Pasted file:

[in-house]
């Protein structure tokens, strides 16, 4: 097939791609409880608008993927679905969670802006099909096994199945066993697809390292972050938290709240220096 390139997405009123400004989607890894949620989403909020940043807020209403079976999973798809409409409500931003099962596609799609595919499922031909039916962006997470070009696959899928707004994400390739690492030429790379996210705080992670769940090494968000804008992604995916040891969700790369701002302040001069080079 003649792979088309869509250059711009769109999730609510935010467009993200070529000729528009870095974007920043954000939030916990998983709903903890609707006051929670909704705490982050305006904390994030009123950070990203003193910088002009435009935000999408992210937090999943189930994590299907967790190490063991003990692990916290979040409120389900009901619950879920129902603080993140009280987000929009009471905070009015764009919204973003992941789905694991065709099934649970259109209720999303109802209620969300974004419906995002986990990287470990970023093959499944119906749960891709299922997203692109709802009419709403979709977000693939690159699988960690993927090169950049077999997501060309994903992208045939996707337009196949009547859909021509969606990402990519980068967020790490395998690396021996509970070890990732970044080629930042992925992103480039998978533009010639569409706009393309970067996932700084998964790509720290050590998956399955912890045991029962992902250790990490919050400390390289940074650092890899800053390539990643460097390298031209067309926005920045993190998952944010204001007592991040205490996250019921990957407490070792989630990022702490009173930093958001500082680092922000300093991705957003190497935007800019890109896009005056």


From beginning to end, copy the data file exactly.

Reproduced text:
[in-house]
């Protein structure tokens, strides 16, 4: 097939791609409880608008993927679905969670802006099909096994199945066993697809390292972050938290709240220096 390139997405009123400004989607890894949620989403909020940043807020209403079976999973798809409409409500931003099962596609799609595919499922031909039916962006997470070009696959899928707004994400390739690492030429790379996210705080992670769940090494968000804008992604995916040891969700790369701002302040001069080079 003649792979088309869509250059711009769109999730609510935010467009993200070529000729528009870095974007920043954000939030916990998983709903903890609707006051929670909704705490982050305006904390994030009123950070990203003193910088002009435009935000999408992210937090999943189930994590299907967790190490063991003990692990916290979040409120389900009901619950879920129902603080993140009280987000929009009471905070009015764009919204973003992941789905694991065709099934649970259109209720999303109802209620969300974004419906995002986990990287470990970023093959499944119906749960891709299922997203692109709802009419709403979709977000693939690159699988960690993927090169950049077999997501060309994903992208045939996707337009196949009547859909021509969606990402990519980068967020790490395998690396021996509970070890990732970044080629930042992925992103480039998978533009010639569409706009393309970067996932700084998964790509720290050590998956399955912890045991029962992902250790990490919050400390390289940074650092890899800053390539990643460097390298031209067309926005920045993190998952944010204001007592991040205490996250019921990957407490070792989630990022702490009173930093958001500082680092922000300093991705957003190497935007800019890109896009005056």